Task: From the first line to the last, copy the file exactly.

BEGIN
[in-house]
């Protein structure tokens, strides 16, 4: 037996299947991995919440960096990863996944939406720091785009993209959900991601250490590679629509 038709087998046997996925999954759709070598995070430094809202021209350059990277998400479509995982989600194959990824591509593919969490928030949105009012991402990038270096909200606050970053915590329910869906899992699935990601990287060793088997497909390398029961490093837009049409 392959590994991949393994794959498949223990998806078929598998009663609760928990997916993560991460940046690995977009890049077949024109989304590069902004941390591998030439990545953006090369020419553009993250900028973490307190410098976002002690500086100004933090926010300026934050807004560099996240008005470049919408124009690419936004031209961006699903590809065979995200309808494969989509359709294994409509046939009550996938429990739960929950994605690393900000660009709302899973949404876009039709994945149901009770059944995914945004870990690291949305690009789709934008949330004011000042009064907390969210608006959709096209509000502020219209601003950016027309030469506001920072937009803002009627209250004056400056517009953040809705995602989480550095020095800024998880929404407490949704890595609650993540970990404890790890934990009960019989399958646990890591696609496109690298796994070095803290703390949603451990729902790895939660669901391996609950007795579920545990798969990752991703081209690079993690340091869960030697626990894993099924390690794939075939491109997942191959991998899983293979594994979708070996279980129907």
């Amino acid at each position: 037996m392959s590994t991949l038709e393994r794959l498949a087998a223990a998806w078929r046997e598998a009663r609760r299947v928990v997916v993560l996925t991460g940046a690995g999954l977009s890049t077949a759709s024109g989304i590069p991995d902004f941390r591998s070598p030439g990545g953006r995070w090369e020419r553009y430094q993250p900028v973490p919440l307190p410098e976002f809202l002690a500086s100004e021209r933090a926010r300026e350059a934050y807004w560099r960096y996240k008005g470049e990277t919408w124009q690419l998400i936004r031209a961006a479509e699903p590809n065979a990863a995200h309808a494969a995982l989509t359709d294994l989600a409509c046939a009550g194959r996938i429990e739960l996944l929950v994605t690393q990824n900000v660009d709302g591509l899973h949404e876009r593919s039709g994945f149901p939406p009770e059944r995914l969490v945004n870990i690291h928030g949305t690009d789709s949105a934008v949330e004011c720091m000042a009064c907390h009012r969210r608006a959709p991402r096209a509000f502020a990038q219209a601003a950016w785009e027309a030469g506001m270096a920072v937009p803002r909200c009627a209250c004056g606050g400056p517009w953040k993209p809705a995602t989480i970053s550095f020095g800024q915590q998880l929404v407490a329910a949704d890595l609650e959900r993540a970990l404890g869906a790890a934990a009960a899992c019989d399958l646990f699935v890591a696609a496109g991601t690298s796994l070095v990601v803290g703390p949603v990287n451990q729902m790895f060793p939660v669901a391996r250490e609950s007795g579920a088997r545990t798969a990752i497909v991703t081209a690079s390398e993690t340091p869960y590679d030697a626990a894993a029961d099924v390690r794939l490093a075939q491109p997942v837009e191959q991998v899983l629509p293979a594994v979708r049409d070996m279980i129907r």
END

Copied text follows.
[in-house]
């Protein structure tokens, strides 16, 4: 037996299947991995919440960096990863996944939406720091785009993209959900991601250490590679629509 038709087998046997996925999954759709070598995070430094809202021209350059990277998400479509995982989600194959990824591509593919969490928030949105009012991402990038270096909200606050970053915590329910869906899992699935990601990287060793088997497909390398029961490093837009049409 392959590994991949393994794959498949223990998806078929598998009663609760928990997916993560991460940046690995977009890049077949024109989304590069902004941390591998030439990545953006090369020419553009993250900028973490307190410098976002002690500086100004933090926010300026934050807004560099996240008005470049919408124009690419936004031209961006699903590809065979995200309808494969989509359709294994409509046939009550996938429990739960929950994605690393900000660009709302899973949404876009039709994945149901009770059944995914945004870990690291949305690009789709934008949330004011000042009064907390969210608006959709096209509000502020219209601003950016027309030469506001920072937009803002009627209250004056400056517009953040809705995602989480550095020095800024998880929404407490949704890595609650993540970990404890790890934990009960019989399958646990890591696609496109690298796994070095803290703390949603451990729902790895939660669901391996609950007795579920545990798969990752991703081209690079993690340091869960030697626990894993099924390690794939075939491109997942191959991998899983293979594994979708070996279980129907």
């Amino acid at each position: 037996m392959s590994t991949l038709e393994r794959l498949a087998a223990a998806w078929r046997e598998a009663r609760r299947v928990v997916v993560l996925t991460g940046a690995g999954l977009s890049t077949a759709s024109g989304i590069p991995d902004f941390r591998s070598p030439g990545g953006r995070w090369e020419r553009y430094q993250p900028v973490p919440l307190p410098e976002f809202l002690a500086s100004e021209r933090a926010r300026e350059a934050y807004w560099r960096y996240k008005g470049e990277t919408w124009q690419l998400i936004r031209a961006a479509e699903p590809n065979a990863a995200h309808a494969a995982l989509t359709d294994l989600a409509c046939a009550g194959r996938i429990e739960l996944l929950v994605t690393q990824n900000v660009d709302g591509l899973h949404e876009r593919s039709g994945f149901p939406p009770e059944r995914l969490v945004n870990i690291h928030g949305t690009d789709s949105a934008v949330e004011c720091m000042a009064c907390h009012r969210r608006a959709p991402r096209a509000f502020a990038q219209a601003a950016w785009e027309a030469g506001m270096a920072v937009p803002r909200c009627a209250c004056g606050g400056p517009w953040k993209p809705a995602t989480i970053s550095f020095g800024q915590q998880l929404v407490a329910a949704d890595l609650e959900r993540a970990l404890g869906a790890a934990a009960a899992c019989d399958l646990f699935v890591a696609a496109g991601t690298s796994l070095v990601v803290g703390p949603v990287n451990q729902m790895f060793p939660v669901a391996r250490e609950s007795g579920a088997r545990t798969a990752i497909v991703t081209a690079s390398e993690t340091p869960y590679d030697a626990a894993a029961d099924v390690r794939l490093a075939q491109p997942v837009e191959q991998v899983l629509p293979a594994v979708r049409d070996m279980i129907r």